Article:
In Memorial Valley Massacre, a feral twenty-something-year-old — the credits call him “Hermit”, although he’s more of a stereotypical caveman — sabotages a newly built campground to prevent civilization from encroaching on his sparsely forested home. He starts off by throwing a dead dog in the camp’s water supply, then leaves a pile of snakes on a picnic table. Head contractor/park ranger George Webster responds to a family’s cries for help. “Goddamn, those are poisonous.” he says nonchalantly. First of all, no, they’re not. They’re common garter snakes. Second of all, the word he’s looking for is venomous. George proceeds to beat the poor snakes with a shovel while another guy sprays them with a fire extinguisher.

When scare tactics don’t work, Hermit just kills everyone.

Son of Sleepaway Camp seems to want us to think Hermit is Peter’s son. Problem is, that would contradict the film’s big reveal. Hermit is actually George’s son. He was kidnapped at a young age and got lost.

Besides, it’s virtually impossible for Peter to have had a kid anyway. He’s fourteen in Robert Hiltzik’s original, is too shy and naïve to have had sex before, and is presumably apprehended by the cop with the fake mustache the moment the film ends. Like I already said, he’s given a sex change at a psych ward between 1 and 2, meaning he’s sterile in 2, 3, and 4. Return to Sleepaway Camp nullifies those sequels, but wasn’t released for another two decades, making it a nonfactor.

Unless these distributors expect us to believe Peter, hereafter referred to as Angela, impregnated someone at fourteen, I’m just not buyin’ it. I’d have an easier time believing Hermit is Angela, but nobody thought to go that route.

Let’s re-examine the title. How else can we interpret it? Literally, with the parent being the camp? Syntactically, that makes no sense. “Sleepaway Camp” is both a place and a title, but one thing it’s not is a person. So how can it have a son? That’s like naming your movie “Son of House on the Edge of the Park” or “Bride of Beyond the Door III”.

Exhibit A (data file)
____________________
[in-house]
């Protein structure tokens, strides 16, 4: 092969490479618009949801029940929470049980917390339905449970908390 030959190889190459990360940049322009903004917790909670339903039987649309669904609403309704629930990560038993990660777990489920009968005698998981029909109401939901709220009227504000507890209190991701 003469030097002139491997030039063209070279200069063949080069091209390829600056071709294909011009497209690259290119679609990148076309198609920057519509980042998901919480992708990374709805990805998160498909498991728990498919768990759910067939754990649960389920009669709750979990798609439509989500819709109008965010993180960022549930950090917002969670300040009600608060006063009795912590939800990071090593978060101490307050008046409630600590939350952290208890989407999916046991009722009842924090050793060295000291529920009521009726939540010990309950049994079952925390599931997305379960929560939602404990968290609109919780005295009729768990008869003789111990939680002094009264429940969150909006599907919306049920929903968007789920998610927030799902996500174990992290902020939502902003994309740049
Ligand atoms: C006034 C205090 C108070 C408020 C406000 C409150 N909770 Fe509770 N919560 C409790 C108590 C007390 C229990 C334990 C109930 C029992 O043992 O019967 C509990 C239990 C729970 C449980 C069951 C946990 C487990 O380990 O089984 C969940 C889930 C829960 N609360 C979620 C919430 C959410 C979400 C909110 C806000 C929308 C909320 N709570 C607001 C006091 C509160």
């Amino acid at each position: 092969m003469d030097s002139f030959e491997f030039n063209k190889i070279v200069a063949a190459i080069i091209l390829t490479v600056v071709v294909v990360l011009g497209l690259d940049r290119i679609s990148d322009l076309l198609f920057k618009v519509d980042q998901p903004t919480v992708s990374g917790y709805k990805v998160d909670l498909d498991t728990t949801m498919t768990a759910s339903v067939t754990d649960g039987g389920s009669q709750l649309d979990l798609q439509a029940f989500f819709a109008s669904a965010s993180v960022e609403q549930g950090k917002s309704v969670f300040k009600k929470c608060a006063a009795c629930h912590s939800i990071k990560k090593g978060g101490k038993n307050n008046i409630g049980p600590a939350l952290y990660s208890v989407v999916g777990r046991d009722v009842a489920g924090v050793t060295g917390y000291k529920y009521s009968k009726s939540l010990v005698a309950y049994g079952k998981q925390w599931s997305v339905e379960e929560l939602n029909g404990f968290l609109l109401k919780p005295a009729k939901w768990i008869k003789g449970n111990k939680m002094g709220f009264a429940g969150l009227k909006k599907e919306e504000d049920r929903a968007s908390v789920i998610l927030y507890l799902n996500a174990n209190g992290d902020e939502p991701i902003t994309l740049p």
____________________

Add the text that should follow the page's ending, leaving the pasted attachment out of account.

Credit: Spectrum Media DVD

Since neither parentage is possible, the only way to interpret the title is figuratively; Hermit isn’t a literal male descendent of Sleepaway Camp, i.e., Camp Arawak, he was simply shaped or influenced by what happened there somehow. Ok. Maybe he saw Angela killing folks and it messed him up. Works for me.

Now that we’ve done all these mental gymnastics to rationalize the title, I should tell you something important… there are two — yes, two — versions of Son of Sleepaway Camp floating around. I’ve never actually seen the original. The version I unwittingly bought on DVD is a fan edit which makes even more changes to boost the connection.

One thing my copy does, for example, is crop out two signs reading “Memorial Valley Campground”, in an apparent attempt to relocate the film to Camp Arawak. It also removes all the hardcore penetration, yet amusingly leaves softcore remnants of the inserts behind. At 43:19, it zooms in on a woman’s wet t-shirt and makes a cartoonish “boi-oi-oing” sound effect followed by a moo. Why, I don’t know.

Furthermore, it adds:

• “Angela’s Theme (You’re Just What I’ve Been Looking For)” by Frankie Vinci to the background of a dialogue scene
• “Sleepaway” by John Altyn to the end credits
• “Straight Between the Eyes” by Anvil to the end credits

These songs are from Sleepaway Camp 1, 3 and 2, respectively, and they’re bangers. Speaking of the credits, additional text has been sloppily superimposed over them. It reads:

Credit: Spectrum Media DVD

The only correct part about this is the “written by” section. It’s curious that Jim Markovic is listed as producer. I think it goes without saying, but Jim Markovic had nothing to do with this movie. He filmed the test footage for Sleepaway Camp IV: The Survivor. None of that footage was used or even referenced here.

The DVD ends with a poor-quality blue and green image of Angela’s iconic face.

Credit: Spectrum Media DVD

I can’t help but laugh at all the effort that went into forcing this square peg into a round hole. Memorial Valley Massacre and Sleepaway Camp are nothing alike, no matter how many edits distributors and rogue superfans make. If I absolutely had to pick a movie to market Memorial Valley Massacre as a sequel to, I’d go with something more obvious, like Don’t Go in the Woods… Alone!. Both feature murderous hermits.

My copy.

I don’t recommend buying this disc. It boasts an extremely crummy transfer, cheap, pointless edits, and no extras. If you know where to find the original, “untampered-with” version of Son of Sleepaway Camp, or have any info about it, or just want to talk, I urge you to comment.

I knew I’d seen this cover image somewhere before, and as it turns out, I had. It’s an altered portion of a Sleepaway Camp poster used for an Alamo Drafthouse screening, illustrated by Justin Erickson, probably taken without his permission.